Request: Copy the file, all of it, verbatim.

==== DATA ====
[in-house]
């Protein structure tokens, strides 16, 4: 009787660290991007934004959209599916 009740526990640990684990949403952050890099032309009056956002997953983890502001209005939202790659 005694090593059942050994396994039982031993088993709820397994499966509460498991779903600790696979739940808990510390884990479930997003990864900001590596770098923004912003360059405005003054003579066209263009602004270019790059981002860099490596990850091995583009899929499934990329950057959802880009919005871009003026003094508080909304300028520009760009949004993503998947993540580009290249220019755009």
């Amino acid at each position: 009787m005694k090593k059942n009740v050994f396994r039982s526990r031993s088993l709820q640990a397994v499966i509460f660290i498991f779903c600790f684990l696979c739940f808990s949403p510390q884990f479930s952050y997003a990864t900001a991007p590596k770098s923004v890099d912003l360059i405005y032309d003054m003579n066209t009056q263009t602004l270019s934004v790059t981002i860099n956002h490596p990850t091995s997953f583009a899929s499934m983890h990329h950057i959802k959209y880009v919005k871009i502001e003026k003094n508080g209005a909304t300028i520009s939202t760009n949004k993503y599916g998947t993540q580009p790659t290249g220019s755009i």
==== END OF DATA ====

[in-house]
């Protein structure tokens, strides 16, 4: 009787660290991007934004959209599916 009740526990640990684990949403952050890099032309009056956002997953983890502001209005939202790659 005694090593059942050994396994039982031993088993709820397994499966509460498991779903600790696979739940808990510390884990479930997003990864900001590596770098923004912003360059405005003054003579066209263009602004270019790059981002860099490596990850091995583009899929499934990329950057959802880009919005871009003026003094508080909304300028520009760009949004993503998947993540580009290249220019755009």
């Amino acid at each position: 009787m005694k090593k059942n009740v050994f396994r039982s526990r031993s088993l709820q640990a397994v499966i509460f660290i498991f779903c600790f684990l696979c739940f808990s949403p510390q884990f479930s952050y997003a990864t900001a991007p590596k770098s923004v890099d912003l360059i405005y032309d003054m003579n066209t009056q263009t602004l270019s934004v790059t981002i860099n956002h490596p990850t091995s997953f583009a899929s499934m983890h990329h950057i959802k959209y880009v919005k871009i502001e003026k003094n508080g209005a909304t300028i520009s939202t760009n949004k993503y599916g998947t993540q580009p790659t290249g220019s755009i």